Executive presence can seem like a difficult quality to bring into focus. Some say it defies definition: you just “know it when you see it.” The trouble is, if you can’t define something and break it down into its component elements, you can’t teach it, learn it, or develop it.
Arden Coaching’s executive coaching practice has a proven track record of helping managers, leaders, and aspiring leaders build and enhance their executive presence. As vague as it might at first appear, working with our clients, we successfully identify and develop the characteristics of executive presence every day.
In many respects, executive presence is the connective tissue that links expertise, ability, and talent with success and meaningful achievement. It’s the secret sauce that helps you inspire your team, lead subordinates, and become an effective advocate throughout your organization.
An appealing set of soft skills wrapped in an attractive package
We begin with your emotional intelligence and mindset. We’ve all met people who look the part — then they open their mouths and the behaviors don’t match the package. Key elements of executive presence that are based on emotional intelligence and mindset include:
Strong listening skills. The ability to listen fosters meaningful insight, builds relationships, and leverages the advantages of being in the moment. For more, read Arden Coaching’s “Beyond Active Listening: The Power of Level Three Listening.”
Communication. Leaders with executive presence keep their eye on the big picture. They have a vision for their industry, their company, and their profession. They have a position and they can articulate it clearly. Those with executive presence are not self-important or belligerent, but they do know their own mind.
Connections. As important as clarity is, leaders with executive presence have honed their ability to speak and interact with others in a way that makes their audience comfortable — they have learned to relate and understand how others experience them.
Calm and cool under pressure. The ability to remain calm, even tempered, and focused under pressure sets those with executive presence apart. Managing your own emotions and recognizing the emotions of others in stressful situations is critical to leadership.
For more about soft skills and executive presence, read Arden Coaching’s “Top 10 Soft Skills that Compose Executive Presence.”
Appearances matter too. Your body language, speech patterns, demeanor, and looks make a critical impression. External traits can overshadow and detract from soft skills and weaken your executive presence.
Confidence. It is amazing how positively people react to someone with good posture, appropriate and assured hand gestures, and steady eye contact with others. The physical projection of confidence — stage presence if you will — makes others comfortable and attentive.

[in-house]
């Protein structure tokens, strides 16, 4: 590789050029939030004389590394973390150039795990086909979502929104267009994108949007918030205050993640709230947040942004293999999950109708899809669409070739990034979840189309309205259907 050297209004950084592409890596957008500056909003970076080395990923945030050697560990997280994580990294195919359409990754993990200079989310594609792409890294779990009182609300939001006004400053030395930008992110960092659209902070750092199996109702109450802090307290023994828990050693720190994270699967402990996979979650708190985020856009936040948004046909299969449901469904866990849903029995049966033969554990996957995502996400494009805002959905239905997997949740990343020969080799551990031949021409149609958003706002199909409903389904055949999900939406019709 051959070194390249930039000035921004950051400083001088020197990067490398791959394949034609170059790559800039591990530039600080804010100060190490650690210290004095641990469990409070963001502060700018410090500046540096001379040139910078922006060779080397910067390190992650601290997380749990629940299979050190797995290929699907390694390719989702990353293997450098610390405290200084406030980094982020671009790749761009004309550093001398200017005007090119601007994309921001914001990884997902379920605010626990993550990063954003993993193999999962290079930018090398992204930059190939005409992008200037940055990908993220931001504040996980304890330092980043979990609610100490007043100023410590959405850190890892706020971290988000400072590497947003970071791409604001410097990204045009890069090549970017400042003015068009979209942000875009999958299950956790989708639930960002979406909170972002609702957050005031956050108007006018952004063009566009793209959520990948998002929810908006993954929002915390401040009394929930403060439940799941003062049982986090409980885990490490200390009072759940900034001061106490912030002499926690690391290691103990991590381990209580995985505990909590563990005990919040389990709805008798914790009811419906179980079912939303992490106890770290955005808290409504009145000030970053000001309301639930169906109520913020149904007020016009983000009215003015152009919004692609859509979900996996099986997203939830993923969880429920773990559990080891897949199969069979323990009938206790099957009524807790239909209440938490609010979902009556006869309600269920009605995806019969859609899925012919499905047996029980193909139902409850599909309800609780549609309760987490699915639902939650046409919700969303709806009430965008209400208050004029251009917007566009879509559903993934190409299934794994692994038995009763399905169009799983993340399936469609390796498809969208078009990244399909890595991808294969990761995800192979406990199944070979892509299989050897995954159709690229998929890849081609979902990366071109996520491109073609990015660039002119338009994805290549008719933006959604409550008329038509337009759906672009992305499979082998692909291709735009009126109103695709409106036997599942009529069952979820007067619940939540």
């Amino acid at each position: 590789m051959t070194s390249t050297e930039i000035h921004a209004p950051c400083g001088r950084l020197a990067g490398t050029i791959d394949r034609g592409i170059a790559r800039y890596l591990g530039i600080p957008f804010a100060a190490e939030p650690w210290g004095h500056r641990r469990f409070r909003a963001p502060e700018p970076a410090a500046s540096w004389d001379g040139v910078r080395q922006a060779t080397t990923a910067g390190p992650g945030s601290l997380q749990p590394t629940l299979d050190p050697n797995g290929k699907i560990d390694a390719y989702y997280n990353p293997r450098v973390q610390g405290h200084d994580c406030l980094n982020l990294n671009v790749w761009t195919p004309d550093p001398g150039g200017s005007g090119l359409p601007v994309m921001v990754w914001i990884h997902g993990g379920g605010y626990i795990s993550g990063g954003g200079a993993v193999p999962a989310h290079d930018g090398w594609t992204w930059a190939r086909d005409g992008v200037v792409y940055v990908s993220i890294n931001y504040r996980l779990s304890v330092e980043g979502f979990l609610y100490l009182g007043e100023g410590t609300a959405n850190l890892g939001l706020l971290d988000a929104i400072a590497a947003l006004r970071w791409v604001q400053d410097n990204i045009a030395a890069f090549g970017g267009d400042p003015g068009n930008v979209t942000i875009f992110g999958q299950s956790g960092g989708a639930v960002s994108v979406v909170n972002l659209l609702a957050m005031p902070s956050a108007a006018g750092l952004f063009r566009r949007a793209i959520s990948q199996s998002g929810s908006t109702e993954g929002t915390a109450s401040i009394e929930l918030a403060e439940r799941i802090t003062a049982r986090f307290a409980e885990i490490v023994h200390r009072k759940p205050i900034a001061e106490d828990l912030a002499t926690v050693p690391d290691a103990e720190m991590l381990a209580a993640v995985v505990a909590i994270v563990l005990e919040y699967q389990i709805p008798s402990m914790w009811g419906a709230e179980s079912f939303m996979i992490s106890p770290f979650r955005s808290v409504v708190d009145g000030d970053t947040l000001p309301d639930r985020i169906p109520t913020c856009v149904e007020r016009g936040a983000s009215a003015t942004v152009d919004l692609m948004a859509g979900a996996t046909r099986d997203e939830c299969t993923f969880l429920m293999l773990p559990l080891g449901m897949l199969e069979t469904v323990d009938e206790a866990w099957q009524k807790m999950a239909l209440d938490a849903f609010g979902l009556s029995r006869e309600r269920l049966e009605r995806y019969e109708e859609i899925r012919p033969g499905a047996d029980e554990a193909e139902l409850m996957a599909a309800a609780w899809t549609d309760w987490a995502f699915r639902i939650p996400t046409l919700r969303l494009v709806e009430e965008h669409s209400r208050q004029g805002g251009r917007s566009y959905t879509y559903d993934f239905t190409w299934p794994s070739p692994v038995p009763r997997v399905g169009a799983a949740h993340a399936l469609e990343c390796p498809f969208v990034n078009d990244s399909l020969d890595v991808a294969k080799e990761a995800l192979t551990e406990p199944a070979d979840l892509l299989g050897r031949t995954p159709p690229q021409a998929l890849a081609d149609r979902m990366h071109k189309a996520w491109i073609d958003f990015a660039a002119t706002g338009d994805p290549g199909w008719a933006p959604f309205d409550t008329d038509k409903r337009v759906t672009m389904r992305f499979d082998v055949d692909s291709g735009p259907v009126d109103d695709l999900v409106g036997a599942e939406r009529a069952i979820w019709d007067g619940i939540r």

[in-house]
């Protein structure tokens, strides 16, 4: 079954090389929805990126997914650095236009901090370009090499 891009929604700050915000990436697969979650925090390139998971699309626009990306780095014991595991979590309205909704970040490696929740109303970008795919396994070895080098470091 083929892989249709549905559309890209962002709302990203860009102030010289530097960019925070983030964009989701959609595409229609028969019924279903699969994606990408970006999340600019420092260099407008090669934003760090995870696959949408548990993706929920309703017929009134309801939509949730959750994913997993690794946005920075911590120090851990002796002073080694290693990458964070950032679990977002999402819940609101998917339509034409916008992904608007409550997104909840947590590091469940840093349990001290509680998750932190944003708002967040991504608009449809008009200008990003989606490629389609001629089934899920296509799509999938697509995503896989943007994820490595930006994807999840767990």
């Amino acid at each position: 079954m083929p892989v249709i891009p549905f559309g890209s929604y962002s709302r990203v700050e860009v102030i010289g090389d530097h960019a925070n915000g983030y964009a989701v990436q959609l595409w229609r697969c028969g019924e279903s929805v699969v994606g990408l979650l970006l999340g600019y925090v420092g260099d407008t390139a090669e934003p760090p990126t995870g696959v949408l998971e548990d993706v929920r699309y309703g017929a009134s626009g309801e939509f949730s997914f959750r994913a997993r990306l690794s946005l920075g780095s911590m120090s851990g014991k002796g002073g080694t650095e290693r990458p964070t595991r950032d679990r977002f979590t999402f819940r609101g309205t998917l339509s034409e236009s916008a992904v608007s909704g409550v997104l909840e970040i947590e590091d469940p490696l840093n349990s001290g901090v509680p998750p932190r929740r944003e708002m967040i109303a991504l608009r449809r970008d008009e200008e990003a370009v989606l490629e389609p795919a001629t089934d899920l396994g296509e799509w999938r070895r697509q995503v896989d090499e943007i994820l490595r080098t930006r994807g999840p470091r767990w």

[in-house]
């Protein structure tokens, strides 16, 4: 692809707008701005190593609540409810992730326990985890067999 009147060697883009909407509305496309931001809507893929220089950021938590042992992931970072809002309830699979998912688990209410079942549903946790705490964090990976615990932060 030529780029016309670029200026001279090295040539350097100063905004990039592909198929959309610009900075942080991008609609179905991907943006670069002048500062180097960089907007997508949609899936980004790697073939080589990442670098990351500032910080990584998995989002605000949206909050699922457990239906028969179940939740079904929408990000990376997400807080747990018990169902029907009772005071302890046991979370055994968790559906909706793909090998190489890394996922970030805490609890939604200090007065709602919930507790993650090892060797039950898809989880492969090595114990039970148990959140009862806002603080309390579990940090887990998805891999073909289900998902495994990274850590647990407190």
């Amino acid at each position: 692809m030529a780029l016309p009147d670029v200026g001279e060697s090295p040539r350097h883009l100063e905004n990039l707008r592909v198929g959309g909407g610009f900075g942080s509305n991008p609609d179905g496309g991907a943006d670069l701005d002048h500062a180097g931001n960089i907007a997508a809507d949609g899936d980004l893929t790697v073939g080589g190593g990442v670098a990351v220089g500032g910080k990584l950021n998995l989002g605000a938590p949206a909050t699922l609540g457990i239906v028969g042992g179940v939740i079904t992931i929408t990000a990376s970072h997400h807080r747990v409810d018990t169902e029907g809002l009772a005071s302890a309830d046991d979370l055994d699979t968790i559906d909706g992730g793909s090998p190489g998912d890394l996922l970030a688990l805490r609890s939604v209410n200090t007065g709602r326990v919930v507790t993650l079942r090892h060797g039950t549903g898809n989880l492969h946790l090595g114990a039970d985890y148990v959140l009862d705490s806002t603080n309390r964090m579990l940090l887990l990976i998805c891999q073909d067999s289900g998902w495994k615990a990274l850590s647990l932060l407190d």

Speak with clarity. Leaders with strong executive presence have learned to avoid “um,” “ah,” “like,” “you know,” and the many other verbal pauses we interject in our day-to-day speech. Those verbal pauses suggest uncertainty, indecision, and vague thinking. Leaders with executive presence have practiced to become concise speakers.
Research has demonstrated that another negative speech pattern — a pattern which particularly impacts women — is the tendency to raise the pitch of your voice at the end of a statement. This makes the statement sound like a question (when we ask questions, our voice tends to go up). This in turn communicates to listeners that you’re not really very confident about what you just said or that you are testing the waters for agreement.
Physical appearance. Many suggest dressing appropriately for specific contexts, or dressing “up” to the next level of an organization. In an increasingly business casual world, what’s most important is that you not allow what you are wearing, how you do your hair, or how you accessorize to be a distraction. First impressions really are important — if all anyone remembers about your presentation are the socks you wore, you’ve done yourself a disservice.
Read more about executive presence:
When we engage in coaching with leaders and aspiring leaders to develop their executive presence, we begin with their mindset to develop true insights about perceptions, assumptions, and behaviors. At times, we talk about “stage presence,” but executive presence has nothing to do with acting. It can’t be faked. Executive presence needs to be authentic and genuine. And that comes with coaching, personal reflection, and practice.
To learn more about executive presence and executive coaching contact us at firstname.lastname@example.org or 646.844.2233.